She wore the pants in Hollywood
By Christina Schultz
It might sound like the stuff of fiction, but it’s all true. How, you might ask?
All these factors seemed to have been a formula for her success in Hollywood, as well as with the gay and lesbian community. Her strong, independent personality arguably makes her a good fit as a feminist icon as well. We can only recommend you watch some of her films and see what you think.
We also highly suggest you read “Today in Gay History: The Inimitable Barbara Stanwyck” by Andrew Belonsky for Out magazine for more information about the late, great Barbara Stanwyck, one of Hollywood's greatest stars and suspected lesbian.
Selected filmography (click titles for selected clips or trailers):
Stella Dallas (King Vidor, 1937)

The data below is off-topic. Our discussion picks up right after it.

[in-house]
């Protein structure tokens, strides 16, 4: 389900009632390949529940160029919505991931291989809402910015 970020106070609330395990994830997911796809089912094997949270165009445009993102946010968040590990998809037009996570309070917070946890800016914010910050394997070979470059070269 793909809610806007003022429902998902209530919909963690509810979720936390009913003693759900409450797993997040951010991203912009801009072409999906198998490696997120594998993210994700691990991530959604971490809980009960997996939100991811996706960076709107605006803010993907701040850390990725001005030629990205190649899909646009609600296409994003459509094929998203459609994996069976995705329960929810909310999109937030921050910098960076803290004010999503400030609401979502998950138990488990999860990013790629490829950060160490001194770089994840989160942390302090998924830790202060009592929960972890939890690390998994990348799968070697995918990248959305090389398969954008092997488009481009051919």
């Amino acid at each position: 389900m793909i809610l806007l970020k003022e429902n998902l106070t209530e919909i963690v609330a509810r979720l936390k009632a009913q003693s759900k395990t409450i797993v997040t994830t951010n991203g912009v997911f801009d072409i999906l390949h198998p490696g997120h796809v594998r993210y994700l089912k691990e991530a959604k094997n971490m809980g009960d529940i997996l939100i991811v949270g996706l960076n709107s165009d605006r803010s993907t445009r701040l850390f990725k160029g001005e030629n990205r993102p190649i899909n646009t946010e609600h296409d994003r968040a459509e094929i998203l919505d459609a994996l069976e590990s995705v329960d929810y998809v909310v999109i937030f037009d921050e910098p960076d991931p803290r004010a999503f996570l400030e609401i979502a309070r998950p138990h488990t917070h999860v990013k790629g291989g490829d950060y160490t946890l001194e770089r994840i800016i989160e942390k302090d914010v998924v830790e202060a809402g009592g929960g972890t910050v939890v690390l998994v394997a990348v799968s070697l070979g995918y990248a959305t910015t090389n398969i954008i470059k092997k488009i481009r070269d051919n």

Ball of Fire (Howard Hawks, 1941)
Double Indemnity (Billy Wilder, 1944)
Sorry, Wrong Number (Anatole Litvak, 1948)
Walk on the Wild Side (Edward Dmytryk, 1962; a film with heavy lesbian undertones)
Roustabout (John Rich, 1964; with Elvis Presley!)
Special thanks to Felicia Carparelli for providing me with information for this piece and to filmmaker Emma Seligman who reminded me that Barbara Stanwyck was (most likely) a closeted lesbian. My interview with Emma will be published this Friday, July 20! Come back to read what Emma has to say about sex, the Jewish culture, her work as a filmmaker and, of course, Barbara Stanwyck 😊
 For those unfamiliar with the term, a “lavender marriage” refers to a “male-female marriage,” also known as a “mixed-orientation marriage,” a type of marriage of convenience, “in which one or both of the partners is homosexual, pansexual or bisexual.” The main reason several Hollywood celebrities in the golden era of Hollywood entered into lavender marriages was to hide their homosexuality because it was not accepted. One of the earliest uses of the phrase appeared in the British press in 1895, at a time when lavender was associated with homosexuality.